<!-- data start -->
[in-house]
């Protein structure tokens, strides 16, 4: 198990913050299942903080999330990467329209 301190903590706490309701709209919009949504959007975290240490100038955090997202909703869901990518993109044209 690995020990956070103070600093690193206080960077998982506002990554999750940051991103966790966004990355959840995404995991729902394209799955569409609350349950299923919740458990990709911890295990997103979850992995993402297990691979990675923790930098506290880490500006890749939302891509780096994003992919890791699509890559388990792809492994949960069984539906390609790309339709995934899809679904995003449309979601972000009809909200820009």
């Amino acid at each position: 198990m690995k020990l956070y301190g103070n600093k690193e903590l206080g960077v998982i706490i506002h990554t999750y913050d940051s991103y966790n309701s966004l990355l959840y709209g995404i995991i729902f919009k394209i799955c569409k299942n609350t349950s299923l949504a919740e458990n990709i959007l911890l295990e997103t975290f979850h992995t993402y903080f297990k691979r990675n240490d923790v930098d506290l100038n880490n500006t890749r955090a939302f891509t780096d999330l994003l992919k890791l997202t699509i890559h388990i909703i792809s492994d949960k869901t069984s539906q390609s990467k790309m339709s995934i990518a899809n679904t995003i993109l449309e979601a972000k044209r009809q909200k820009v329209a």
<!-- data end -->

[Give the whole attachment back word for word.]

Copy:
[in-house]
């Protein structure tokens, strides 16, 4: 198990913050299942903080999330990467329209 301190903590706490309701709209919009949504959007975290240490100038955090997202909703869901990518993109044209 690995020990956070103070600093690193206080960077998982506002990554999750940051991103966790966004990355959840995404995991729902394209799955569409609350349950299923919740458990990709911890295990997103979850992995993402297990691979990675923790930098506290880490500006890749939302891509780096994003992919890791699509890559388990792809492994949960069984539906390609790309339709995934899809679904995003449309979601972000009809909200820009």
């Amino acid at each position: 198990m690995k020990l956070y301190g103070n600093k690193e903590l206080g960077v998982i706490i506002h990554t999750y913050d940051s991103y966790n309701s966004l990355l959840y709209g995404i995991i729902f919009k394209i799955c569409k299942n609350t349950s299923l949504a919740e458990n990709i959007l911890l295990e997103t975290f979850h992995t993402y903080f297990k691979r990675n240490d923790v930098d506290l100038n880490n500006t890749r955090a939302f891509t780096d999330l994003l992919k890791l997202t699509i890559h388990i909703i792809s492994d949960k869901t069984s539906q390609s990467k790309m339709s995934i990518a899809n679904t995003i993109l449309e979601a972000k044209r009809q909200k820009v329209a």